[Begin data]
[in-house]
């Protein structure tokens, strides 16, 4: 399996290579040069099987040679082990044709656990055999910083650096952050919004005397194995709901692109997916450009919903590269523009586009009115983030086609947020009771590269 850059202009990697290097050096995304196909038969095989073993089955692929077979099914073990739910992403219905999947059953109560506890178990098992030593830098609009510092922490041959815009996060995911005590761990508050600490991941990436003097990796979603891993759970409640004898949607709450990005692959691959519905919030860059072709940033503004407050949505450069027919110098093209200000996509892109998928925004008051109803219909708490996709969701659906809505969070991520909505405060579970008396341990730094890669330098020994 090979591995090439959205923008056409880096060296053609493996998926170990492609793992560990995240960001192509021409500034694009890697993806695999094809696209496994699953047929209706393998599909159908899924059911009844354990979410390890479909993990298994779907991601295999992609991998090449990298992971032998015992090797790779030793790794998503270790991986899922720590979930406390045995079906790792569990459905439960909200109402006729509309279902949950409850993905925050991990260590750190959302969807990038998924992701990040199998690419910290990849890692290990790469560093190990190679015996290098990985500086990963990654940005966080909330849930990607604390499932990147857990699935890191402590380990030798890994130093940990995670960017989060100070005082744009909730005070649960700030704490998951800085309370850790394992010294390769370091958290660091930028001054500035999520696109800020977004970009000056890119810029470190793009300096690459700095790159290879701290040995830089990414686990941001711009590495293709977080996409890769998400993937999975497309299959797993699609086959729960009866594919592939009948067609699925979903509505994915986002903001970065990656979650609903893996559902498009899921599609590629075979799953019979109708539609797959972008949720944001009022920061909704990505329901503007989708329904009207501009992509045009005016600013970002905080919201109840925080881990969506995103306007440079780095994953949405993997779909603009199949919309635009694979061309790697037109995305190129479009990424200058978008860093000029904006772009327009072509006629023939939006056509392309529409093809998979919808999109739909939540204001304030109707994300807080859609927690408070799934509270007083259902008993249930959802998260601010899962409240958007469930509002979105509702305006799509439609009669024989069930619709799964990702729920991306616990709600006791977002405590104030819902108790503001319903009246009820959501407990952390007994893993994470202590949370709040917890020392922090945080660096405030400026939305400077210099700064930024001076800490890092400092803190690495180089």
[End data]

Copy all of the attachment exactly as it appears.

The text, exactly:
[in-house]
């Protein structure tokens, strides 16, 4: 399996290579040069099987040679082990044709656990055999910083650096952050919004005397194995709901692109997916450009919903590269523009586009009115983030086609947020009771590269 850059202009990697290097050096995304196909038969095989073993089955692929077979099914073990739910992403219905999947059953109560506890178990098992030593830098609009510092922490041959815009996060995911005590761990508050600490991941990436003097990796979603891993759970409640004898949607709450990005692959691959519905919030860059072709940033503004407050949505450069027919110098093209200000996509892109998928925004008051109803219909708490996709969701659906809505969070991520909505405060579970008396341990730094890669330098020994 090979591995090439959205923008056409880096060296053609493996998926170990492609793992560990995240960001192509021409500034694009890697993806695999094809696209496994699953047929209706393998599909159908899924059911009844354990979410390890479909993990298994779907991601295999992609991998090449990298992971032998015992090797790779030793790794998503270790991986899922720590979930406390045995079906790792569990459905439960909200109402006729509309279902949950409850993905925050991990260590750190959302969807990038998924992701990040199998690419910290990849890692290990790469560093190990190679015996290098990985500086990963990654940005966080909330849930990607604390499932990147857990699935890191402590380990030798890994130093940990995670960017989060100070005082744009909730005070649960700030704490998951800085309370850790394992010294390769370091958290660091930028001054500035999520696109800020977004970009000056890119810029470190793009300096690459700095790159290879701290040995830089990414686990941001711009590495293709977080996409890769998400993937999975497309299959797993699609086959729960009866594919592939009948067609699925979903509505994915986002903001970065990656979650609903893996559902498009899921599609590629075979799953019979109708539609797959972008949720944001009022920061909704990505329901503007989708329904009207501009992509045009005016600013970002905080919201109840925080881990969506995103306007440079780095994953949405993997779909603009199949919309635009694979061309790697037109995305190129479009990424200058978008860093000029904006772009327009072509006629023939939006056509392309529409093809998979919808999109739909939540204001304030109707994300807080859609927690408070799934509270007083259902008993249930959802998260601010899962409240958007469930509002979105509702305006799509439609009669024989069930619709799964990702729920991306616990709600006791977002405590104030819902108790503001319903009246009820959501407990952390007994893993994470202590949370709040917890020392922090945080660096405030400026939305400077210099700064930024001076800490890092400092803190690495180089």